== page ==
As I became interested in writing nonfiction books, I soon learned that I needed a “platform” before a publishing house of any size would even consider publishing my work. A platform comes down to how well known you are and how this affects your ability to publicize and market your book. In other words, how easily can you help sell copies of your book once it is published via your mailing list, web site, blog, talks, classes and teleseminars, connections, partnerships, etc.? (We’ll be talking a lot about platform building this month…) I began working on building my platform. The easiest way to do so seemed to be on the Internet by placing articles in e-zines and Internet article directories. This drives traffic to your web site and gives you exposure on line, which results, hopefully, in great Google ranking and increased contacts on your mailing list.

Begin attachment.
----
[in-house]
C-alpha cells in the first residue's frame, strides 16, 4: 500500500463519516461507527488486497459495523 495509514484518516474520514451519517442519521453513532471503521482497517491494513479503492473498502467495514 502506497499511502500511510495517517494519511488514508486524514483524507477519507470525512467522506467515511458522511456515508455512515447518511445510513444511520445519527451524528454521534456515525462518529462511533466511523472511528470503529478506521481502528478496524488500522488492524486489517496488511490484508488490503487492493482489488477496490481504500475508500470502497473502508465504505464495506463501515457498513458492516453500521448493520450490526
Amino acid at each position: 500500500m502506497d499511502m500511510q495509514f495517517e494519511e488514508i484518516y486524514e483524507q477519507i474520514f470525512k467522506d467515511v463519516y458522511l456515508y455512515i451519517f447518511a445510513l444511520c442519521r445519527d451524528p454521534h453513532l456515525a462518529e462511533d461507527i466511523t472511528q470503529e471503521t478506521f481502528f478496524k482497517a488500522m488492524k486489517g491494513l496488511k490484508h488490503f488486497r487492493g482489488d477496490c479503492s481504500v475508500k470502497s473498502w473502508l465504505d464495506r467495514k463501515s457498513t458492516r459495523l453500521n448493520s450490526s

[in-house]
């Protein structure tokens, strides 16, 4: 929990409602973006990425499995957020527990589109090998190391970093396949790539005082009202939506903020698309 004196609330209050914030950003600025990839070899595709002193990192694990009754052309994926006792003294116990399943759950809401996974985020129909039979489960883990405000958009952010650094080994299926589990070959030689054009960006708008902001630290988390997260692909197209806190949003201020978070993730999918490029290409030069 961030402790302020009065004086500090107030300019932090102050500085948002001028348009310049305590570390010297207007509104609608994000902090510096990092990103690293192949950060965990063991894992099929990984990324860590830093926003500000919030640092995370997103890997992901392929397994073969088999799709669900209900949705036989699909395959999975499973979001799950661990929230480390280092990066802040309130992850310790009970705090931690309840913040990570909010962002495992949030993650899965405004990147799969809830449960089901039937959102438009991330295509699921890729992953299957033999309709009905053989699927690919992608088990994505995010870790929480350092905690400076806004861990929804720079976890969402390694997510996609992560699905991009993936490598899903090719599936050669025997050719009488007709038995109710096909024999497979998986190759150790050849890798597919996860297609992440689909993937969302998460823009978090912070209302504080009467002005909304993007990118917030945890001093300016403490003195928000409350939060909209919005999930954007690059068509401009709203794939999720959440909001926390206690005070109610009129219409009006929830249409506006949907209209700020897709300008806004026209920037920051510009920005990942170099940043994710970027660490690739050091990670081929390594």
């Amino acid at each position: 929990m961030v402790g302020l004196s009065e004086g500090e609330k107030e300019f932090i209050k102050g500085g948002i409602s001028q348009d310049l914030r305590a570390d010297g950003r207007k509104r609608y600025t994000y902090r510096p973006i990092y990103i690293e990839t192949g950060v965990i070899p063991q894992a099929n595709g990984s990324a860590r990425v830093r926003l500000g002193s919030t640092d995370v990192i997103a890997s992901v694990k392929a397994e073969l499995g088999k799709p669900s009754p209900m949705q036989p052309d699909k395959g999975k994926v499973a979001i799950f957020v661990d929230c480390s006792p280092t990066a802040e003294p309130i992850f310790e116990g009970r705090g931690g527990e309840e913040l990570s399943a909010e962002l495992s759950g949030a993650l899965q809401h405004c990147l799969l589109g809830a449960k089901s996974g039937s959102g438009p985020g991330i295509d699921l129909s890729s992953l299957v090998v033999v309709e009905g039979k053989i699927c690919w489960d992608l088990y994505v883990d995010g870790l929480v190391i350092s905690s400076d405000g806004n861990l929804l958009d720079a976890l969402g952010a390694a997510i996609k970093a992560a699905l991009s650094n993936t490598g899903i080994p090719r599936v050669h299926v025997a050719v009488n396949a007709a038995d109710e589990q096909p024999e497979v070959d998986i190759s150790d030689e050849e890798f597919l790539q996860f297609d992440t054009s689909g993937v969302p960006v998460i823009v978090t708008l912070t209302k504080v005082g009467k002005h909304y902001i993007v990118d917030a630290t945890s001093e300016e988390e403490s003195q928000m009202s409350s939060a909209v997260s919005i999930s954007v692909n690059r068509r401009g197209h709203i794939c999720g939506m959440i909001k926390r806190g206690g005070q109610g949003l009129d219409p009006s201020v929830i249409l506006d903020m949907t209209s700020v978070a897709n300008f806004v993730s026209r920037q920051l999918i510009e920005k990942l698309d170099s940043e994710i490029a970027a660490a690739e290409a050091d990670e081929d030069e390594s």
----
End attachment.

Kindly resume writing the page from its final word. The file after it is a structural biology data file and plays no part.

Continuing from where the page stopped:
However, while a few e-zines, magazines published on line, do pay writers, many do not. And, as we know, many bloggers are looking for content but won’t pay. The way to get exposure for you as a writer and earn expert status (part of building platform) comes in writing articles – for free – and placing them – at a cost to yourself – in article directories that make them available to anyone who wants them. (For more information on this topic, see my booklet Using the Internet to Build Your PLATFORM One Article at a Time.) Right…They don’t pay you; you pay them. In fact, there are many services that will distribute your articles for you at a cost to you just so that maybe someone somewhere will print it and give you some free publicity. (You may think I’m crazy now, but just wait. You’ll hear more about this from some of the experts who will be blogging here later in the month.)